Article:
PosterPDF Available

Inaccuracies in energy efficiency perception based on instantaneous consumption displays – Implications for interface design

A preview of the PDF is not available
ResearchGate has not been able to resolve any citations for this publication.
Full-text available
Interactive visual applications create animations that encode changes in the data. For example, cross-filtering dynamically updates linked visualizations based on the user's continuous brushing actions. The animated effects resulting from these interactions depends both on how interaction (e.g., brushing speed) controls properties of the animation such as frame rate, as well as how the data that is being explored dictates the data encoded in the animation. Past work has found that frame rate matters to general perception, however a critical question is which of these animation and data properties affects the perceptual accuracy of judgement tasks, and to what extent. Although graphical perception has been well studied for static data visualizations, it is ripe for exploration in the animated setting. We designed two animated judgment tasks of a target bar in an animated bar chart and empirically evaluate the effects of 2 animations properties - highlighting of the target bar and frame rate - as well as 3 data properties that affect the target bar's value throughout the animation. In short, we find that the rate and timing of animation changes is easier detected in larger values; that encodings such as color are easier to detect than shapes; and that timing is important - earlier changes were harder to perceive as compared to later changes in the animation. Our results are an initial step to understanding perceptual accuracy for animated data visualizations, both for presentations and ultimately as part of interactive applications.
Conference Paper
Hybrid electric vehicles (HEVs) have the potential to accomplish high energy efficiency (i.e., low fuel consumption) given that drivers apply effective ecodriving control strategies (i.e., ecodriving behavior). However, HEVs have a relatively complex powertrain and therefore require a considerable knowledge acquisition process to enable optimal ecodriving behavior. The objective of the present research was to examine the acquisition of ecodriving strategy knowledge in HEV drivers who are successful in achieving a relatively high energy efficiency. To this end, we recruited 39 HEV drivers with above-average fuel efficiencies and collected interview data on the ecodriving strategy acquisition process. Drivers reported the acquisition of different types of knowledge as important for ecodriving, namely specific strategy knowledge and general technical system knowledge. They acquired this knowledge both with system-interaction (e.g., actively testing specific strategies, continuous monitoring of energy consumption) and without system-interaction (e.g., internet forums, consulting experts). This learning process took drivers on average 6.4 months or 10062 km. The results show the high diversity of the means that HEV drivers use to develop their ecodriving knowledge and the considerable time it takes HEV drivers to develop their ecodriving strategies.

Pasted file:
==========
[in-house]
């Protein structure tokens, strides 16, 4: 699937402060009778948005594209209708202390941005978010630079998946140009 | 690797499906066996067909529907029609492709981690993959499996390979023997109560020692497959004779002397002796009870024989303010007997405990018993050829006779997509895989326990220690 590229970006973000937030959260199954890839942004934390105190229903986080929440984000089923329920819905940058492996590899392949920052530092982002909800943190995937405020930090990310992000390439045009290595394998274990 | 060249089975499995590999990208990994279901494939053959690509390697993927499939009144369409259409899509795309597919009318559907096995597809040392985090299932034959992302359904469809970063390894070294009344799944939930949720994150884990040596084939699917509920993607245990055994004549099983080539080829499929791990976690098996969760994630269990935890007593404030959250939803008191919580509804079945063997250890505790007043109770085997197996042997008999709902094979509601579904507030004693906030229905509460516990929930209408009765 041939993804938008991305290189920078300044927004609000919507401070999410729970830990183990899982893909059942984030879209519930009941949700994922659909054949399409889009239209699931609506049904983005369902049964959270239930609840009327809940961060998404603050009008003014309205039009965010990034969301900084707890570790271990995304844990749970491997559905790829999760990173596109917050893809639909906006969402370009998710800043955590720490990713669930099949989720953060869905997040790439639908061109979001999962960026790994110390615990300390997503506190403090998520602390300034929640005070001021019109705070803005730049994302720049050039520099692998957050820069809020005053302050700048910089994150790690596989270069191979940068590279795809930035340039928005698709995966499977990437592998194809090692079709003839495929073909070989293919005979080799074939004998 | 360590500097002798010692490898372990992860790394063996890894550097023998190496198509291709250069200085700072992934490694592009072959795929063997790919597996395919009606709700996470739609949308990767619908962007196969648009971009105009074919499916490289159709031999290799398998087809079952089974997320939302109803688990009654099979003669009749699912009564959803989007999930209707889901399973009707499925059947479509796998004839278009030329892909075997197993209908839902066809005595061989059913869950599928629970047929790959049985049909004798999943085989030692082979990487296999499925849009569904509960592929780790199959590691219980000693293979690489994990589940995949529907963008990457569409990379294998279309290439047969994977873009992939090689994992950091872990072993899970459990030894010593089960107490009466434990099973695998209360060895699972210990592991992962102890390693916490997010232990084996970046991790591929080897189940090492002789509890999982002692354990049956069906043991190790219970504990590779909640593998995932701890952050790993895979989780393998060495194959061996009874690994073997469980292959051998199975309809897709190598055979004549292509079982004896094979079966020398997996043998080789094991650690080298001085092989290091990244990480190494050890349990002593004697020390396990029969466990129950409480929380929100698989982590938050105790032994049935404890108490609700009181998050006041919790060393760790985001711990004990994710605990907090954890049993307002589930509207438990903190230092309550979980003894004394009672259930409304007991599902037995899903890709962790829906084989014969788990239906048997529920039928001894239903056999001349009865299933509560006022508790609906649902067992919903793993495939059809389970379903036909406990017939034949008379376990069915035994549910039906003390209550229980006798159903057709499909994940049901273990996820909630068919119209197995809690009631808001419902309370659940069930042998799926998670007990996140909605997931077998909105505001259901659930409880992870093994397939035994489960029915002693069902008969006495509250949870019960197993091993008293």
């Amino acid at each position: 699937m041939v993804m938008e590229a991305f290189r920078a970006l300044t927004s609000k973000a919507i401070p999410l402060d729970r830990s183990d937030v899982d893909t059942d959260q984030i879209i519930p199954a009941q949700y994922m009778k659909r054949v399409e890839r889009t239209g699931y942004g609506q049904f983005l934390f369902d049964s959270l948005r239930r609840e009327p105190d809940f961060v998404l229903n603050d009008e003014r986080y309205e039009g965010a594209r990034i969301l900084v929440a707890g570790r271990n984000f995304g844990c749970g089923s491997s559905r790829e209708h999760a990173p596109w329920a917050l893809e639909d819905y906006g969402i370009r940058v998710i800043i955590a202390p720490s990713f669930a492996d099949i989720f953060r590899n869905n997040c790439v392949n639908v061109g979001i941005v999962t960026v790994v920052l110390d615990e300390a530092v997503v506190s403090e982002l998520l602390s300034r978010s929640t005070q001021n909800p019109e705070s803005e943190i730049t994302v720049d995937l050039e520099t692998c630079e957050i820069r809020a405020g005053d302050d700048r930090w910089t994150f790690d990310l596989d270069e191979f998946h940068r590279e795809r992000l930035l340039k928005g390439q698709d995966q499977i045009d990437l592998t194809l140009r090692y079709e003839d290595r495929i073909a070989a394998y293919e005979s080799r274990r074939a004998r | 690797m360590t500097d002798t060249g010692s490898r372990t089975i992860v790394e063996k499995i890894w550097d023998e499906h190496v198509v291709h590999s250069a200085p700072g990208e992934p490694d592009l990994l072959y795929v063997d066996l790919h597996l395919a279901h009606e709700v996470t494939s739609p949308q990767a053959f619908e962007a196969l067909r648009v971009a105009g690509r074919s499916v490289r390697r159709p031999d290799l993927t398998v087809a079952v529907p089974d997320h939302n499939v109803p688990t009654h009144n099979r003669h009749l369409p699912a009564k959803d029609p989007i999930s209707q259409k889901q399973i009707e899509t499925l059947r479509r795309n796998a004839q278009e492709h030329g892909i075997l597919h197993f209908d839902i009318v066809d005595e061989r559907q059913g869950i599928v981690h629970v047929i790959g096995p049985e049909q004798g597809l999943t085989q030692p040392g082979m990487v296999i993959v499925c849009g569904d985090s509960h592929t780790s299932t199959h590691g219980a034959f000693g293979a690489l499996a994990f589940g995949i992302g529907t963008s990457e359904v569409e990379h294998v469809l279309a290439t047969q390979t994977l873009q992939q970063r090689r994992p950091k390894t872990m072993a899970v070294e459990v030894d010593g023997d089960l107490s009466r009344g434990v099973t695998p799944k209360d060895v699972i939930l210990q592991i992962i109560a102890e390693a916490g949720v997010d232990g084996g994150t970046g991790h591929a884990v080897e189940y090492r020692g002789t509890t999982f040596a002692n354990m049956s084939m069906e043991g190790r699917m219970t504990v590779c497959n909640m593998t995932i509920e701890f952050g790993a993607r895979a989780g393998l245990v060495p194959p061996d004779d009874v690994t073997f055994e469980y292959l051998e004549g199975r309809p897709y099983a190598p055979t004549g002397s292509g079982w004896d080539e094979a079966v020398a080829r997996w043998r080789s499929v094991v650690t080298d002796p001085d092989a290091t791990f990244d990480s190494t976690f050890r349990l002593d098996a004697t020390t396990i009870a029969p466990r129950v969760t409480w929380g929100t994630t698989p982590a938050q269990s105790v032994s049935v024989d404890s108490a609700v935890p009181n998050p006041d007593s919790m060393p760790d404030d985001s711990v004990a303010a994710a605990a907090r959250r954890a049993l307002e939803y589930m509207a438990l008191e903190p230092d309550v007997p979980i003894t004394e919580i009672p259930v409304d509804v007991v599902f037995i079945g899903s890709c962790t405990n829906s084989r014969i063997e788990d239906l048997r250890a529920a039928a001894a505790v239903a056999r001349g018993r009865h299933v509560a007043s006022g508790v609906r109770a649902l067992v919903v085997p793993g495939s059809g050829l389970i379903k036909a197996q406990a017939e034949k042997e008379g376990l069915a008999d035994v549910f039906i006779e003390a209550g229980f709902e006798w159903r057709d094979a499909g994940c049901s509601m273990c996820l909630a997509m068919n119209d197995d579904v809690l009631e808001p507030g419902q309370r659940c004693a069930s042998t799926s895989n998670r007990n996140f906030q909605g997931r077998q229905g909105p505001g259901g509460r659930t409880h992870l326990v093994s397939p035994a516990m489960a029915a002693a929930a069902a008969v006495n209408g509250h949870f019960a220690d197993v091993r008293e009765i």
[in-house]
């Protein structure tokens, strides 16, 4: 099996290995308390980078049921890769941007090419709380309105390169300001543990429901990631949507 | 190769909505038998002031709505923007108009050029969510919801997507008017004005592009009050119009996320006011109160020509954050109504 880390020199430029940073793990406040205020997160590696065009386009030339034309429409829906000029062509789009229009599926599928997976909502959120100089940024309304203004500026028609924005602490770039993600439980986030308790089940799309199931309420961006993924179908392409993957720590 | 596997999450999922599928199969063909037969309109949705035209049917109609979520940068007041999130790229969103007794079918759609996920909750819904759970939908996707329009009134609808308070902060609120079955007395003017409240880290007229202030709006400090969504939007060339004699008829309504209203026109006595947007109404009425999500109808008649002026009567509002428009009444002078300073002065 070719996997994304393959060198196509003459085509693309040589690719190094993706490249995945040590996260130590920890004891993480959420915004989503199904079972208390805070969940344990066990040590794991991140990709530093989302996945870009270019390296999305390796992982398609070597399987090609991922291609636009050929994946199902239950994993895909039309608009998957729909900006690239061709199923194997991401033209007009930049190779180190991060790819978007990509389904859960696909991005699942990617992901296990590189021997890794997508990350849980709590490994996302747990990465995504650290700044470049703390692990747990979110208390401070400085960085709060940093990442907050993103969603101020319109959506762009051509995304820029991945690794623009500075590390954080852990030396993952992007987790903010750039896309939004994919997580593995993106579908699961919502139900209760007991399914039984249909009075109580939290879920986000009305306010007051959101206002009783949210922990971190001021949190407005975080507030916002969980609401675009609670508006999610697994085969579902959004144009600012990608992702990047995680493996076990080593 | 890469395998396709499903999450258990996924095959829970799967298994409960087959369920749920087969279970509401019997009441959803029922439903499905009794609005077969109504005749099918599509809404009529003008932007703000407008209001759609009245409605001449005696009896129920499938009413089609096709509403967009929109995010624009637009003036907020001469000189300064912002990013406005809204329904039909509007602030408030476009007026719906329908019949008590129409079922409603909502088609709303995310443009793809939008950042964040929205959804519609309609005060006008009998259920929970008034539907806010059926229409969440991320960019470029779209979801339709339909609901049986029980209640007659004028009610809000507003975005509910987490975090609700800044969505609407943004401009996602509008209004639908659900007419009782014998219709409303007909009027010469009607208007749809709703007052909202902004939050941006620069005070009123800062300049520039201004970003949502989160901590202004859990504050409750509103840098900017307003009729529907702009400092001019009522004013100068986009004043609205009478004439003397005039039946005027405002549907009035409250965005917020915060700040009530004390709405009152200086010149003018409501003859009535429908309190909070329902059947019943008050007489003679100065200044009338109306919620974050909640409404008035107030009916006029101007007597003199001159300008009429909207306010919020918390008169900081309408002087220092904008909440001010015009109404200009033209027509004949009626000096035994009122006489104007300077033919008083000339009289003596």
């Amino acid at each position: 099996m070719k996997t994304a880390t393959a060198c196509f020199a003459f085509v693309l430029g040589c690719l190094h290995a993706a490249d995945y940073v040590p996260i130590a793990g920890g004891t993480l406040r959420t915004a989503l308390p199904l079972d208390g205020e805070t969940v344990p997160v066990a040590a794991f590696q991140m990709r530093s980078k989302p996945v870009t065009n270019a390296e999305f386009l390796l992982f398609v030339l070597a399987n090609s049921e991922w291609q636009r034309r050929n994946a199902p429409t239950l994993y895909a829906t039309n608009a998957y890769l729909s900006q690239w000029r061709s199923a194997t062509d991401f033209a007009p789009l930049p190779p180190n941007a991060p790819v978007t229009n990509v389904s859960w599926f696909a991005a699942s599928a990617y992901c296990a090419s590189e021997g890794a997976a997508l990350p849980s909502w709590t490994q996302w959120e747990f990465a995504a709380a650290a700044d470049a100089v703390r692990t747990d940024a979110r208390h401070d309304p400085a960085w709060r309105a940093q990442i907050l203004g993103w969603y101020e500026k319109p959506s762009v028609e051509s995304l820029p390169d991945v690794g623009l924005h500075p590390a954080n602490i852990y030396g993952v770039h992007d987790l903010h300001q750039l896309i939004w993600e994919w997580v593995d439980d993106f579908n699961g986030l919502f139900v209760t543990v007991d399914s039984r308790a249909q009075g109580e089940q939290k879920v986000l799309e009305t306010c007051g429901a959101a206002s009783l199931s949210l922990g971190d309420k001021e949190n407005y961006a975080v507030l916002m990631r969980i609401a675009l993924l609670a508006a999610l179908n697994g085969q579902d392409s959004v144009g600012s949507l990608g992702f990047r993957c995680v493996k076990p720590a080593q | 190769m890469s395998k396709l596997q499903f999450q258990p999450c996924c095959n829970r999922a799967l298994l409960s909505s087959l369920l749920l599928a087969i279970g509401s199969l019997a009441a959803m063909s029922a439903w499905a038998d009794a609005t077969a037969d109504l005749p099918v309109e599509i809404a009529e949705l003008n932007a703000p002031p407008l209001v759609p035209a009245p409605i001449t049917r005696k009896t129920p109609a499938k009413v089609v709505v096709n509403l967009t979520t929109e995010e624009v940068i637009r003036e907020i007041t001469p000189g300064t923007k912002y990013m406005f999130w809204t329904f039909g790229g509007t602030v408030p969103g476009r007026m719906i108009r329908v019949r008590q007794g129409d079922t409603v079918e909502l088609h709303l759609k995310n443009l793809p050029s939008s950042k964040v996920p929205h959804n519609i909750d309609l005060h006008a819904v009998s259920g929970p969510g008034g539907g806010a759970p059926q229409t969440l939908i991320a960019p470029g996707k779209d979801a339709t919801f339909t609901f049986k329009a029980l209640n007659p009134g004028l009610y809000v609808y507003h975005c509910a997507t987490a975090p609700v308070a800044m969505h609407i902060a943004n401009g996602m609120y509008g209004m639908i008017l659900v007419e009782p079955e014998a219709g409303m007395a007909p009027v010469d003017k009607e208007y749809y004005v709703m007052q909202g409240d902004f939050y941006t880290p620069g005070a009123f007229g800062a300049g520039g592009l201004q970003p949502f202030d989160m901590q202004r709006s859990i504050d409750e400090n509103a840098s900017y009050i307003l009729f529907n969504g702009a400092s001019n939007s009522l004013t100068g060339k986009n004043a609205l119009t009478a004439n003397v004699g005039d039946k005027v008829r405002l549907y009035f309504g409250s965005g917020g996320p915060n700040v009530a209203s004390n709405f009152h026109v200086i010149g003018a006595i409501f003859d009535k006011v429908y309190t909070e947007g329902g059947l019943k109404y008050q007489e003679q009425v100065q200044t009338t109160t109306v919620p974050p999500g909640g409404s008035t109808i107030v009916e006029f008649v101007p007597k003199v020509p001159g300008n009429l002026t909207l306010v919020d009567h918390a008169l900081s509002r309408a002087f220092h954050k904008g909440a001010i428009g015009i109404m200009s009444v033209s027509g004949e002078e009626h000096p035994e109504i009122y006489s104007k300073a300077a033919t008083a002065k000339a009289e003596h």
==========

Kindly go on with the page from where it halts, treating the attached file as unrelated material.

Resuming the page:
The number of electric vehicles in service throughout the world has increased from a few thousand in 2009 to some 740,000 in December 2014. These vehicles are often seen as a means of reducing climate and health damaging emissions, and their development is directly supported by some countries and endorsed by the EU. Aside from questions of rebound effects, embedded emissions and cleanness of electricity generation, there are unanswered questions about the energy performance of such cars under a range of driving conditions, and the results of existing studies are not easily interpretable by policymakers and drivers. This study uses the results of extensive dynamometer tests on eight commonly sold electric vehicles. It develops a multivariate model, with regression coefficients around 0.97, to map power demand and energy consumption for all likely combinations of speed and acceleration, producing accessible, easily interpretable displays. While electric vehicles are frequently marketed on the basis of their high acceleration, an important finding is that episodes of modest to high acceleration severely compromise their range and energy efficiency, regardless of speed. This also raises questions as to how well such vehicles perform in the erratic driving conditions of urban traffic.
The actions individuals can take to mitigate climate change are, in the aggregate, significant. Mobilizing individuals to respond personally to climate change, therefore, must be a complementary approach to a nation's climate change strategy. One action item overlooked in the United States has been changing driver behavior or style such that eco-driving becomes the norm rather than the exception. Evidence to date indicates that eco-driving can reduce fuel consumption by 10%, on average and over time, thereby reducing CO2 emissions from driving by an equivalent percentage. A sophisticated, multi-dimensional campaign, going well beyond what has been attempted thus far, will be required to achieve such savings on a large scale, however, involving education (especially involving the use of feedback devices), regulation, fiscal incentives, and social norm reinforcement.
Driving faster or slower? Biased judgments of fuel consumption at changing speeds
  • G Eriksson
  • O Svenson
Eriksson, G., & Svenson, O. (2012). Driving faster or slower? Biased judgments of fuel consumption at changing speeds. In DIVA (p. 293-297). CRC Press.